Then they go on to question whether that three years is actually achievable, remarking “this claim largely is speculative given the untested, and likely extremely complex, nature of this approach and the large number of parties that would need to voluntarily make binding commitments and take specific actions within rather tight timeframes. In contrast, the industry and the Commission have extensive experience with spectrum auctions, and thus, can reliably predict how quickly some or all of the 3.7-4.2 GHz band could be cleared through an auction process involving concrete and readily enforceable deadlines that are not largely established and policed by those responsible for the actual clearing of the spectrum.”

Finally, they add that speed isn’t worth the risk, explaining, “even if the proponents’ claim is accurate, USCC does not believe that clearing a portion of the band more quickly justifies risking the various public interest harms associated with a secondary market reallocation mechanism.”

Use of a Transition Facilitator is a Flawed Method

Aside from the multiple worries that AT&T and T-Mobile had about using a transition facilitator, numerous other firms have raised concerns.

Google cautions against the CBA proposal with (p.2) “Relying on a private Transition Facilitator to clear C-band spectrum for mobile uses raises concerns”. “Incumbent FSS operators and mobile carriers have incentives that may be inconsistent with the public interest in maximizing the availability of spectrum for terrestrial use.”

Comcast calls the CBA proposal (p.3), “an undefined, untested ‘market-based’ reallocation scheme” and warns (p.23), “Even if this approach may appear to have certain advantages, it remains fraught with unanswered technical, legal, policy, and cost reimbursement questions.”

They mock the idea that the CBA proposal is in any way market based or that they can be trusted in regards to compensation, declaring (p.3), “The Commission cannot simply punt all of the questions to incumbent satellite operators and their ‘market-based’ reallocation ‘commitments.’”

Additionally, they (p12) point out that while the repurposing of the spectrum is voluntary for the satellite companies, it is mandatory for their customers!

Competitive Carriers Association, a group of more than 100 wireless carriers, makes the very important point (p.7-8), “the market-based proposal is unprecedented; incumbent satellite providers effectively are proposing a mechanism in which they would play a central role in allocating terrestrial rights that they do not currently possess.”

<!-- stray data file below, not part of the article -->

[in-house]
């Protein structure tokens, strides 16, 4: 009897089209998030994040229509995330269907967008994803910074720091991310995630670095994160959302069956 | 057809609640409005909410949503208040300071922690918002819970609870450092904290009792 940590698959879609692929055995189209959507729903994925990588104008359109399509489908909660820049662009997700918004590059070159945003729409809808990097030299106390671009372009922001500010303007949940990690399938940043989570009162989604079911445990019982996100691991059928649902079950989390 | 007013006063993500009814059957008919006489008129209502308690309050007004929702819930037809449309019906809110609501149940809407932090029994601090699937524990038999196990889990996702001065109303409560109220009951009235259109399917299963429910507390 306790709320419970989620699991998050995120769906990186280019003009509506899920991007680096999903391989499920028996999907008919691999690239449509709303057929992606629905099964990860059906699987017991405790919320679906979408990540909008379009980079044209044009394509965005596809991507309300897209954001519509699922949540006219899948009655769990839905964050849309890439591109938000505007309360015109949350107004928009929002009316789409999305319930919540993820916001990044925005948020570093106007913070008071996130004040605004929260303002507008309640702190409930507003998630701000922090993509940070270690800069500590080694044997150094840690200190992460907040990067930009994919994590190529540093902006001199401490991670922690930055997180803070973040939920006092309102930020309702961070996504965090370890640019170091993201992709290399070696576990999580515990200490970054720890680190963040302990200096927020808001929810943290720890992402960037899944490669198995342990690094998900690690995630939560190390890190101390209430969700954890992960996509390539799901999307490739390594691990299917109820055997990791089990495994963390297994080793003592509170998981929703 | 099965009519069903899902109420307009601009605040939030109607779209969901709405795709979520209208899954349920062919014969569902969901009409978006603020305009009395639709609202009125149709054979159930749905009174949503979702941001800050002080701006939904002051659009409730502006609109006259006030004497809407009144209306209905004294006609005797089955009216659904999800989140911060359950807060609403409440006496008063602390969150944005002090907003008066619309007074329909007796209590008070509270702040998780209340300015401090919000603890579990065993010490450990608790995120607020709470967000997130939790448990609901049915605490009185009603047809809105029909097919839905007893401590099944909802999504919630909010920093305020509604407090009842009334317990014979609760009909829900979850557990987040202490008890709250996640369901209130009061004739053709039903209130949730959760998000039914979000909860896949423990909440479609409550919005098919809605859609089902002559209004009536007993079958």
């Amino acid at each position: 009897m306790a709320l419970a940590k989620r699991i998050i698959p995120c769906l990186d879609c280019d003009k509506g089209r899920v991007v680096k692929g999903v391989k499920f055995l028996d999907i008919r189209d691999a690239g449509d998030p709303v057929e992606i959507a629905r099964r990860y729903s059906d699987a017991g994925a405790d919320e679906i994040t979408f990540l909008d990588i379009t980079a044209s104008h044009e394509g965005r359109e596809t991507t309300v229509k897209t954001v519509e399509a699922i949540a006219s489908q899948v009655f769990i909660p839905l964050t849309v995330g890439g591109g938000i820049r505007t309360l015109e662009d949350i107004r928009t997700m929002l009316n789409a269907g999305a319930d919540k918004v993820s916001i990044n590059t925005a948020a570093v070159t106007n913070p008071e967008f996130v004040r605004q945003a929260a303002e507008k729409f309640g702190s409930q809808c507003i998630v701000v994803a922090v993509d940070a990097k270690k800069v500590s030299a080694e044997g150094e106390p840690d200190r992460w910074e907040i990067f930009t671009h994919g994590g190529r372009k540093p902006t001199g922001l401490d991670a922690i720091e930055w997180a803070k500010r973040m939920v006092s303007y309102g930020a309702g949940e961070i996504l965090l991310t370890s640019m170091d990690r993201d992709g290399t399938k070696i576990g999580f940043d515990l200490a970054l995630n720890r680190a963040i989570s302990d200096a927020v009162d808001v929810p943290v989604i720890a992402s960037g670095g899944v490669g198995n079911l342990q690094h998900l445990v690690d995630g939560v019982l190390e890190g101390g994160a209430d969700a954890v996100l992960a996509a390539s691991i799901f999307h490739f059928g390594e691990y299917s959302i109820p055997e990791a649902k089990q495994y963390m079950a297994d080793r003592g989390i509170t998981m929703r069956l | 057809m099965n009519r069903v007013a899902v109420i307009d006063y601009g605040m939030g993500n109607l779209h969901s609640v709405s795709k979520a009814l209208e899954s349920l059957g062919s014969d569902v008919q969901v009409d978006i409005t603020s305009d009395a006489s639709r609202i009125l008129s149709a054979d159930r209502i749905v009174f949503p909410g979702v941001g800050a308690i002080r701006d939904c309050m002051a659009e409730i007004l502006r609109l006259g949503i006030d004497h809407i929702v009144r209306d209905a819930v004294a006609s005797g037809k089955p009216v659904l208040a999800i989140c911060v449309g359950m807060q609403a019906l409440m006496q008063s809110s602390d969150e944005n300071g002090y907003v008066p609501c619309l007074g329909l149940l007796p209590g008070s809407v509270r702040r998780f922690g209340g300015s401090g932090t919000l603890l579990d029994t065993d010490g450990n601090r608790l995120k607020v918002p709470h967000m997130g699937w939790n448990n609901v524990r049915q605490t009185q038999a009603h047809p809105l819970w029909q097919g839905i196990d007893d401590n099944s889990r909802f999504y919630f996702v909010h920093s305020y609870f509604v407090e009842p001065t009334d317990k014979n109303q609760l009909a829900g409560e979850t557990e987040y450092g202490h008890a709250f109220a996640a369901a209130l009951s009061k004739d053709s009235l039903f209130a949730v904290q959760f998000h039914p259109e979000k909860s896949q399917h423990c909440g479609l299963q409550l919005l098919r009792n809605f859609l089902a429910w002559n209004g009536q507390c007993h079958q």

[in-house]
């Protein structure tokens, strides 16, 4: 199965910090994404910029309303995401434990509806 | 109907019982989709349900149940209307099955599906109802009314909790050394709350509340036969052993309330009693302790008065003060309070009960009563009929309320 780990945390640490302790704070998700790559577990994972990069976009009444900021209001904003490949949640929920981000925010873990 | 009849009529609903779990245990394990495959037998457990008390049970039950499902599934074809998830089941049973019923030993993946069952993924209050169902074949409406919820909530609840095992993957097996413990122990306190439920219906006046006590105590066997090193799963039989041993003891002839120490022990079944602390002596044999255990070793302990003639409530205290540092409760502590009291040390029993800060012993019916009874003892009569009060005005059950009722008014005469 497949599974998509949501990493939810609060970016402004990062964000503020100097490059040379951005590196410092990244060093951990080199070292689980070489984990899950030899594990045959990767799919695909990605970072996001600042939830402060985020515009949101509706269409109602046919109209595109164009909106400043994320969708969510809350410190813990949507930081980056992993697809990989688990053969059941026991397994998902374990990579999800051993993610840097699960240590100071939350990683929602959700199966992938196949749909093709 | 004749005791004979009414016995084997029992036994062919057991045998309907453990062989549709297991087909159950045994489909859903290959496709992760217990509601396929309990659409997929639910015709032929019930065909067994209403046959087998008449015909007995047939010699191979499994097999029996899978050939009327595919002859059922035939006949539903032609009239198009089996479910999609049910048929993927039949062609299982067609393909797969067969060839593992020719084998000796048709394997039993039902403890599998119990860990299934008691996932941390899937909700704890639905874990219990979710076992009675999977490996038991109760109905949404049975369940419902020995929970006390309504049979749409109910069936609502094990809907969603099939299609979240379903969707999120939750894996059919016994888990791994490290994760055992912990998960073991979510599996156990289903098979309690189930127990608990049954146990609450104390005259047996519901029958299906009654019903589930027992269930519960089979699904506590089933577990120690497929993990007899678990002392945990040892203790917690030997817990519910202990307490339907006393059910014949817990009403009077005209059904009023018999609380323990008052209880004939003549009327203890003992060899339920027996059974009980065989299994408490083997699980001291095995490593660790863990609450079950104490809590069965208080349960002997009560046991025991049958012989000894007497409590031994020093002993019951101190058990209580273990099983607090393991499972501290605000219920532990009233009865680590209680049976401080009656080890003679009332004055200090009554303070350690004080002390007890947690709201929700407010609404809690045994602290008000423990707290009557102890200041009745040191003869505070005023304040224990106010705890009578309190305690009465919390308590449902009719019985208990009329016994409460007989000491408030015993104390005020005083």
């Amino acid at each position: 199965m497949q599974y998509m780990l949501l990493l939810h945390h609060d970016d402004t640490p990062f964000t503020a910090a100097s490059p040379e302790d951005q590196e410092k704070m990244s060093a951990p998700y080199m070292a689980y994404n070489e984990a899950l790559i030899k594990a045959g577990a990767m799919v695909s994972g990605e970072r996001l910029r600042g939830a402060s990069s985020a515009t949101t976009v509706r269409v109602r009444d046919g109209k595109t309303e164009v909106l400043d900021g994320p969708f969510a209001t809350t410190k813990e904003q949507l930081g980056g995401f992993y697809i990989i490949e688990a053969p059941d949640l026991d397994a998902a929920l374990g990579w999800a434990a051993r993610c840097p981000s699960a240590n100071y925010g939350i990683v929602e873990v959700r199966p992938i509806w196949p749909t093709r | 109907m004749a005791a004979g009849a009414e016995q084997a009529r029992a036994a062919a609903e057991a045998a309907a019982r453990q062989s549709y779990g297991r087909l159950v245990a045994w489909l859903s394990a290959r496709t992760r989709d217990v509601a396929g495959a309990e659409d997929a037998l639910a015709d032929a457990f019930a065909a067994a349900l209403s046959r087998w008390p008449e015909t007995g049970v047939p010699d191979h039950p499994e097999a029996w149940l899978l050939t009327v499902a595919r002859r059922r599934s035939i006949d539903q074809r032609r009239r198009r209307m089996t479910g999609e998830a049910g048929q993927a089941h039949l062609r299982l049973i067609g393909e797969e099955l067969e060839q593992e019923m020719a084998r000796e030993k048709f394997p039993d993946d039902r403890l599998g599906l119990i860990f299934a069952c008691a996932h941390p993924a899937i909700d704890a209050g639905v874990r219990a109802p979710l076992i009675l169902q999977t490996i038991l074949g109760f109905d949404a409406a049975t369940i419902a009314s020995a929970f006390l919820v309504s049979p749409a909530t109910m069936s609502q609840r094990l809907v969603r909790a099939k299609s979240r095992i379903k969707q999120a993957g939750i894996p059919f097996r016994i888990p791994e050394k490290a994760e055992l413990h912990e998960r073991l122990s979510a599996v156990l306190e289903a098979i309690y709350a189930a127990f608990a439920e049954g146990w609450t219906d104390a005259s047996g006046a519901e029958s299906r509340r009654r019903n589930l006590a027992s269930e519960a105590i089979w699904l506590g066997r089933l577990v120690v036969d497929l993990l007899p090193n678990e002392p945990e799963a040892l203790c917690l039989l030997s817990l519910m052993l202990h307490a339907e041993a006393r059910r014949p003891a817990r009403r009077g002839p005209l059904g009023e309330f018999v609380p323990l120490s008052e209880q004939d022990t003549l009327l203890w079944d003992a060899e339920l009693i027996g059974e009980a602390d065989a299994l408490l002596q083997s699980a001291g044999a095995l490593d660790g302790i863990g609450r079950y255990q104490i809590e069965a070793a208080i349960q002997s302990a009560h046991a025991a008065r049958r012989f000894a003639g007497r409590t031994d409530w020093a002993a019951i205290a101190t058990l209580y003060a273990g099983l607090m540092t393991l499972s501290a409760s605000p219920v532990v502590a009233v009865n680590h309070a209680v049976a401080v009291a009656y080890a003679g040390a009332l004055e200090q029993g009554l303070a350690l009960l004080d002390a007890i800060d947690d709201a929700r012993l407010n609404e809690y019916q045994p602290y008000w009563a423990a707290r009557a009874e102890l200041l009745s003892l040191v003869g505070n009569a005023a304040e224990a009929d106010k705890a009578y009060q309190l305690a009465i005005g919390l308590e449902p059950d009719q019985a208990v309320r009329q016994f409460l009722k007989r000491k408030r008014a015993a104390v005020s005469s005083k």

An in regards to running auctions adds, “the Commission has an admirable track record on those issues based on in its recent auctions, private entities do not have the same experience.”

Dynamic Spectrum Alliance maintains (p.4), “the Commission should not delegate assignment of new flexible-use licenses to a private administrator that would oversee a set of opaque individual transactions.”

And on page 18 adds, “without Commission involvement and oversight, there would always be a temptation by negotiation participants to collude, enter into side agreements, or engage in other behavior to maximize individual financial gain or minimize potential competition, rather than advancing the public interest.”

US Cellular Corp. reports (p.8) “proposals by incumbents to have FSS licensees sell some of their spectrum rights to terrestrial operators on the secondary market seems highly unlikely to achieve the public interest goals of putting enough mid-band spectrum into the hands of enough players to maximize the deployment of robust 5G networks due to a number of significant flaws in this approach.”

They make an important new argument against the transition facilitator model on page 9, advising, “Another primary concern of all but the largest wireless providers is the real possibility that they would be shut out of an incumbent-driven private sale mechanism. The incumbent FSS licensees simply could decide that it would be administratively easier, or that the negotiation process would be quicker, if they were to deal with, and divide any reallocated spectrum between, only a couple of large buyers”

Public Interest Spectrum Coalition adds another critical new argument into the equation explaining (p.4), “Moreover, a private sale would set a dangerous precedent, suggesting that incumbent licensees should always wage maximum resistance against giving up or sharing unused spectrum unless the Commission agrees to give them all the public revenue that until now has always, with few exceptions, flowed back to the public, as Section 309(j) clearly intends.” And (p.32) claiming that such a precedent will “deter band sharing in particular . . . even in the most remote and rural areas . . . spectrum that they fear they won’t be able to monetize later”.

Other Methods of Clearing Spectrum are Superior

It was explained above that T-Mobile wants to use an FCC run incentive auction method. Other companies have piped in with their own proposals.

Google (p.10) also supports an FCC auction, declaring, “an auction mechanism will promote the most efficient flexible use of the 3.7–4.2 GHz band in furtherance of the public interest”. And “One option - a Commission administered auction mechanism - stands out for its history of success.”

Nokia does as well, replying (p.8), “Ultimately, the Commission may conclude that a public, Commission administered process is the best way to ensure the public interest is served, taking into account multiple public interest factors.”

Ericsson suggests sidestepping the satellite consortium altogether and having the FCC negotiate directly with the earth station operators, stating (p. 15) “Ericsson believes there may be opportunities for the Commission to facilitate an arrangement where incentives are offered to the earth station operators en bloc to transition operations away from or out of the mid-band spectrum.”